Marriage and divorce: patterns by gender, race, and educational attainment
The current study differs from Stevenson and Wolfers’ 2007 study in that the current study examines a younger birth cohort of Americans. This paper considers differences by gender and by racial/ethnic group but focuses on differences across education groups and by age of marriage. The trends of declining marriage rates and increasing divorce rates, shown by Stevenson and Wolfers, continue with the 1957–1964 NLSY79 cohort. The longitudinal survey shows the same patterns regarding differences between racial/ethnic groups and education groups as did the SIPP—though the NLSY79 differences between college graduates and the other education groups are even starker. While the marriage rate for the NLSY79 cohort fell to 86.8 percent compared with 89.5 percent for the 1950–1955 cohort, the rate among college graduates slipped only slightly, from 89.5 percent to 89.0 percent, between the two cohorts. In addition, though the rate of divorce rose to 44.8 percent in the NLSY79 cohort compared with 40.8 percent in the 1950–1955 cohort, the rate of divorce among college graduates fell from 34.8 percent to 29.7 percent.
The National Longitudinal Survey of Youth 1979 is particularly well suited for studying marriage and divorce patterns. The NLSY79 is a nationally representative sample of men and women who were ages 14 to 22 when they were first interviewed in 1979. Respondents were interviewed annually until 1994, and since then they have continued to be interviewed on a biennial basis. The NLSY79 collects detailed information on fertility, marital transitions, and employment in a format that allows one to determine the dating of the specific events.
Because the NLSY79 contains a longitudinal marital history for each respondent, the survey permits the study of marriage and divorce over the life cycle. For a specific cohort, the NLSY79 can provide statistics on the percentage of marriages that end in divorce. In contrast, official statistics on marriage and divorce rates from Vital Statistics Records are based on counts of marriages and divorces reported by the states from registration records. The rates are calculated by dividing the marriage and divorce totals by population estimates from the decennial census. These rates tell us what percentage of the U.S. population experiences a marriage or divorce in a given year but cannot provide information on what percentage of marriages end in divorce for the U.S. population.4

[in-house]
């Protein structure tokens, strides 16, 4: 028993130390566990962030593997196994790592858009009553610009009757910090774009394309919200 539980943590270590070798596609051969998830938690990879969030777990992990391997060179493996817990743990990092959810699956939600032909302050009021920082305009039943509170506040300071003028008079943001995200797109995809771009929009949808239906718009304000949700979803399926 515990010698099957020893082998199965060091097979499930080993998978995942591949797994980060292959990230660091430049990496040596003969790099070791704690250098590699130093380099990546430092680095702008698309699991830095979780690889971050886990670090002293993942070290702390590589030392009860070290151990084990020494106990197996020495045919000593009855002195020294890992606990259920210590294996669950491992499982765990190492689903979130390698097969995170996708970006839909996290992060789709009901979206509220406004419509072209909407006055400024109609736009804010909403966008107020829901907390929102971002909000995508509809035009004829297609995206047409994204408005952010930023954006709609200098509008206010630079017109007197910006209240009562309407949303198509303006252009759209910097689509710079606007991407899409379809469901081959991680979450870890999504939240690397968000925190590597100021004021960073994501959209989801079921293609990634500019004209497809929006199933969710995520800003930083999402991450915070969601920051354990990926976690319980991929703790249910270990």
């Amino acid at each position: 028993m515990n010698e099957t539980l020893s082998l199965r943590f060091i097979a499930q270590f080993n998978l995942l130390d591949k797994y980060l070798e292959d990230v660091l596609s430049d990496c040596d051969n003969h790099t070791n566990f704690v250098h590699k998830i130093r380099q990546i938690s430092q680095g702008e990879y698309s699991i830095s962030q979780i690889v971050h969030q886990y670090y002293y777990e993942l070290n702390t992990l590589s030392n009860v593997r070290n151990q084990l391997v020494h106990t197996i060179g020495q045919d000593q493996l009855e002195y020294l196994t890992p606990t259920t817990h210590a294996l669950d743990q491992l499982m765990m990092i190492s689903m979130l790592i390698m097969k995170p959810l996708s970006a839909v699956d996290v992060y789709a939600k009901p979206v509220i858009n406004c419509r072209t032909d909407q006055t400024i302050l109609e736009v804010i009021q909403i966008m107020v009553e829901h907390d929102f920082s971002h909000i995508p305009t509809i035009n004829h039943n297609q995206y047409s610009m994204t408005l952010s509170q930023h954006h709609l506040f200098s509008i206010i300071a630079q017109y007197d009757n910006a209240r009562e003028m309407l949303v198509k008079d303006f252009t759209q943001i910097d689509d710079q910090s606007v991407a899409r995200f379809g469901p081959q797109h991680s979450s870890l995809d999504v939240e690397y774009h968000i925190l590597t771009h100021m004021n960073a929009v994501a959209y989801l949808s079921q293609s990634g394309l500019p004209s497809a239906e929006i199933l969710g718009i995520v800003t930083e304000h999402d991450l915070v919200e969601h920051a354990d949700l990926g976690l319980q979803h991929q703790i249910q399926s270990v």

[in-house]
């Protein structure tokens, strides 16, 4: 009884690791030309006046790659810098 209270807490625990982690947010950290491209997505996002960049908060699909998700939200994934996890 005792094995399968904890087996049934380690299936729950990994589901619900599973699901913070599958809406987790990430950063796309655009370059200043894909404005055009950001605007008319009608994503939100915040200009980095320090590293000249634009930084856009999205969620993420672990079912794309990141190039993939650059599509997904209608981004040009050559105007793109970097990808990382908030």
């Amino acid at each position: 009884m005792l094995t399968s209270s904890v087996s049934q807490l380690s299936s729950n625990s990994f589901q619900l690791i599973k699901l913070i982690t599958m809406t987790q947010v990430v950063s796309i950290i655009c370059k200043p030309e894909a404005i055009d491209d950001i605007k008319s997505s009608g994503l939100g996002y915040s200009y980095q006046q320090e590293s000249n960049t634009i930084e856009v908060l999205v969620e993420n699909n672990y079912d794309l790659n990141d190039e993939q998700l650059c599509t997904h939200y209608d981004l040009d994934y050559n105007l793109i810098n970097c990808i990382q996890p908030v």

Because the NLSY79 collects data on many aspects of respondents’ lives—including employment, fertility, and income—many researchers have used the NLSY79 to look at marriage in conjunction with a variety of outcomes. For instance, by estimating the relationships among marriage, divorce, work effort, and wage rates, researchers found that being married and having high earnings reinforce each other over time.5 Others looked at the how income affects the marriage and divorce decisions of young Americans; they found that high earnings capacity increases the probability of marriage and decreases the probability of divorce for young men, but decreases the probability of marriage for young women and has no effect on the likelihood of divorce.6 A different study used the NLSY79 to identify causal effects of marriage and cohabitation on total family income.7 This study found that women who enter a cohabiting relationship gain roughly 55 percent in needs-adjusted family income, defined as income per adult equivalent, regardless of whether or not they marry; for men, the level of needs-adjusted family income does not change when they make the same transitions.8 In addition, a 2009 study found that marriage lowers female wages by 2 to 4 percent in the year of marriage and lowers the wage growth of men by 2 percentage points and of women by about 4 percentage points.9
4 Calculating the ratio of the marriage and divorce rates can provide the proportion of marriages that end in divorce only if the marriages that occur in a given year have the same probability of ending in divorce as the past marriages that are generating the divorces recorded in the same year. This is not the case. Divorce rates peaked in 1981. Of marriages that began in the 1970s, approximately half ended in divorce within 25 years. An insufficient time has passed to calculate the percentage of marriages that began in the 1980s that will have ended 25 years later, but of marriages that began during the 1980s, the proportion that had ended by each anniversary was lower compared with those that began in the 1970s. The proportion ending by each anniversary is lower still for marriages that began during the 1990s. See Stevenson and Wolfers, “Marriage and divorce.”
5 Avner Ahituv and Robert Lerman, “How do marital status, work effort, and wage rates interact?” Demography, August 2007, pp. 623–647.
6 Simon Burgess, Carol Propper, and Arnstein Aassve “The role of income in marriage and divorce transitions among young Americans,” Journal of Population Economics, August 2003, pages 455–475.
7 Audrey Light, “Gender differences in the marriage and cohabitation income premium,” Demography, May 2004, pp. 263–284.
8 In “Gender differences,” Light calculates adult equivalence by assigning weights to family members: one for the first adult, 0.8 for the second adult, 0.4 for the first child, and 0.3 for subsequent children.
9 David Loughran and Julie Zissimopoulos, “Why wait? The effect of marriage and childbearing on the wages of men and women,” Journal of Human Resources, spring 2009, pp. 326–349.